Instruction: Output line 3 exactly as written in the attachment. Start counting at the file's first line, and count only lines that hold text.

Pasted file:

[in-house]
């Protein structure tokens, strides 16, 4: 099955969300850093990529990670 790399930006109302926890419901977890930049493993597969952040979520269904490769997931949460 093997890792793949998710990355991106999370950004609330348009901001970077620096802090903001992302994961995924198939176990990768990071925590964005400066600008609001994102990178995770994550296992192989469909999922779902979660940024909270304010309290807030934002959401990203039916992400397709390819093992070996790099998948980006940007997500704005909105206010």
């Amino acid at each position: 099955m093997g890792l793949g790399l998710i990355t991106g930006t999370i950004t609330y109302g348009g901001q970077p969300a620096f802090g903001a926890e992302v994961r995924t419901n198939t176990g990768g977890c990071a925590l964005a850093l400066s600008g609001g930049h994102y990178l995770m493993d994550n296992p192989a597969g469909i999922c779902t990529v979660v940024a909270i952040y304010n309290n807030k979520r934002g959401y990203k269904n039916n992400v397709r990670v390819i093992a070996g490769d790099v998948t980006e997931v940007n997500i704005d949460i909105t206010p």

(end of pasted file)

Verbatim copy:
């Amino acid at each position: 099955m093997g890792l793949g790399l998710i990355t991106g930006t999370i950004t609330y109302g348009g901001q970077p969300a620096f802090g903001a926890e992302v994961r995924t419901n198939t176990g990768g977890c990071a925590l964005a850093l400066s600008g609001g930049h994102y990178l995770m493993d994550n296992p192989a597969g469909i999922c779902t990529v979660v940024a909270i952040y304010n309290n807030k979520r934002g959401y990203k269904n039916n992400v397709r990670v390819i093992a070996g490769d790099v998948t980006e997931v940007n997500i704005d949460i909105t206010p």